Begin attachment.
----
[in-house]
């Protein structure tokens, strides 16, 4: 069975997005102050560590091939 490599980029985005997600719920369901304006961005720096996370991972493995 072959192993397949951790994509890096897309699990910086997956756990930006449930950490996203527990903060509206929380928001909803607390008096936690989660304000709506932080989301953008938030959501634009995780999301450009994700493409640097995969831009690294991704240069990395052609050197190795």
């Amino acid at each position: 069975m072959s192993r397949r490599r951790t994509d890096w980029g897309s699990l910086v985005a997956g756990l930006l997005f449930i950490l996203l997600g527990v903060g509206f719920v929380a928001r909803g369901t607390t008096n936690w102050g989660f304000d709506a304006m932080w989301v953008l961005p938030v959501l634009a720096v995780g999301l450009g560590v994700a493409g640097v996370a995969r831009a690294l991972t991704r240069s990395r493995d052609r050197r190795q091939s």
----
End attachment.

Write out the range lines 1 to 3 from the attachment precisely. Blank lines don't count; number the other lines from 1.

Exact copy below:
[in-house]
């Protein structure tokens, strides 16, 4: 069975997005102050560590091939 490599980029985005997600719920369901304006961005720096996370991972493995 072959192993397949951790994509890096897309699990910086997956756990930006449930950490996203527990903060509206929380928001909803607390008096936690989660304000709506932080989301953008938030959501634009995780999301450009994700493409640097995969831009690294991704240069990395052609050197190795």
């Amino acid at each position: 069975m072959s192993r397949r490599r951790t994509d890096w980029g897309s699990l910086v985005a997956g756990l930006l997005f449930i950490l996203l997600g527990v903060g509206f719920v929380a928001r909803g369901t607390t008096n936690w102050g989660f304000d709506a304006m932080w989301v953008l961005p938030v959501l634009a720096v995780g999301l450009g560590v994700a493409g640097v996370a995969r831009a690294l991972t991704r240069s990395r493995d052609r050197r190795q091939s």